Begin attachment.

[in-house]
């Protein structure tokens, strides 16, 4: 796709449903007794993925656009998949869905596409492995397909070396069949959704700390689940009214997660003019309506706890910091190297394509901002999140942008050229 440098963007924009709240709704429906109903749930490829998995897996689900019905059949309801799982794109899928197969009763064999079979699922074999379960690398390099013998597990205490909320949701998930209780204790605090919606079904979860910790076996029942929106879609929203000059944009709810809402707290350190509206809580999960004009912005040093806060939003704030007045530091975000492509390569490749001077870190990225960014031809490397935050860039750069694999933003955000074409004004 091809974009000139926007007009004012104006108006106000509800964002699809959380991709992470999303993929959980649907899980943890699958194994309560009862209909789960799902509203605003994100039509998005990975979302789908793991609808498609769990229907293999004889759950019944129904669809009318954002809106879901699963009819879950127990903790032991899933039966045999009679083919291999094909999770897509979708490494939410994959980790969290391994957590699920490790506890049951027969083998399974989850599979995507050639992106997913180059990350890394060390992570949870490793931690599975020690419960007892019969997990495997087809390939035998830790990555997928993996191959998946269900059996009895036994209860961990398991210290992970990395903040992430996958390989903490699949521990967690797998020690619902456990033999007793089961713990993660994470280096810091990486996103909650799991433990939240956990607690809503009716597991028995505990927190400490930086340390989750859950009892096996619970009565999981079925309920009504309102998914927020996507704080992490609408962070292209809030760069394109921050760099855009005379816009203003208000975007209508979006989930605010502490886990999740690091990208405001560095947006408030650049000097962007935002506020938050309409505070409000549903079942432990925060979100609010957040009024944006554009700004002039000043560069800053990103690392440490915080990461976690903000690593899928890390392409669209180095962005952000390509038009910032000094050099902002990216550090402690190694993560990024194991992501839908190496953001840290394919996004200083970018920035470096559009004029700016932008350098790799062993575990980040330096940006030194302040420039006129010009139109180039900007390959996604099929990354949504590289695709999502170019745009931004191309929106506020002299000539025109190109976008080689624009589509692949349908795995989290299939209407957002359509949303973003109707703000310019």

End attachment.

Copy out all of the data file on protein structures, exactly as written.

[in-house]
């Protein structure tokens, strides 16, 4: 796709449903007794993925656009998949869905596409492995397909070396069949959704700390689940009214997660003019309506706890910091190297394509901002999140942008050229 440098963007924009709240709704429906109903749930490829998995897996689900019905059949309801799982794109899928197969009763064999079979699922074999379960690398390099013998597990205490909320949701998930209780204790605090919606079904979860910790076996029942929106879609929203000059944009709810809402707290350190509206809580999960004009912005040093806060939003704030007045530091975000492509390569490749001077870190990225960014031809490397935050860039750069694999933003955000074409004004 091809974009000139926007007009004012104006108006106000509800964002699809959380991709992470999303993929959980649907899980943890699958194994309560009862209909789960799902509203605003994100039509998005990975979302789908793991609808498609769990229907293999004889759950019944129904669809009318954002809106879901699963009819879950127990903790032991899933039966045999009679083919291999094909999770897509979708490494939410994959980790969290391994957590699920490790506890049951027969083998399974989850599979995507050639992106997913180059990350890394060390992570949870490793931690599975020690419960007892019969997990495997087809390939035998830790990555997928993996191959998946269900059996009895036994209860961990398991210290992970990395903040992430996958390989903490699949521990967690797998020690619902456990033999007793089961713990993660994470280096810091990486996103909650799991433990939240956990607690809503009716597991028995505990927190400490930086340390989750859950009892096996619970009565999981079925309920009504309102998914927020996507704080992490609408962070292209809030760069394109921050760099855009005379816009203003208000975007209508979006989930605010502490886990999740690091990208405001560095947006408030650049000097962007935002506020938050309409505070409000549903079942432990925060979100609010957040009024944006554009700004002039000043560069800053990103690392440490915080990461976690903000690593899928890390392409669209180095962005952000390509038009910032000094050099902002990216550090402690190694993560990024194991992501839908190496953001840290394919996004200083970018920035470096559009004029700016932008350098790799062993575990980040330096940006030194302040420039006129010009139109180039900007390959996604099929990354949504590289695709999502170019745009931004191309929106506020002299000539025109190109976008080689624009589509692949349908795995989290299939209407957002359509949303973003109707703000310019």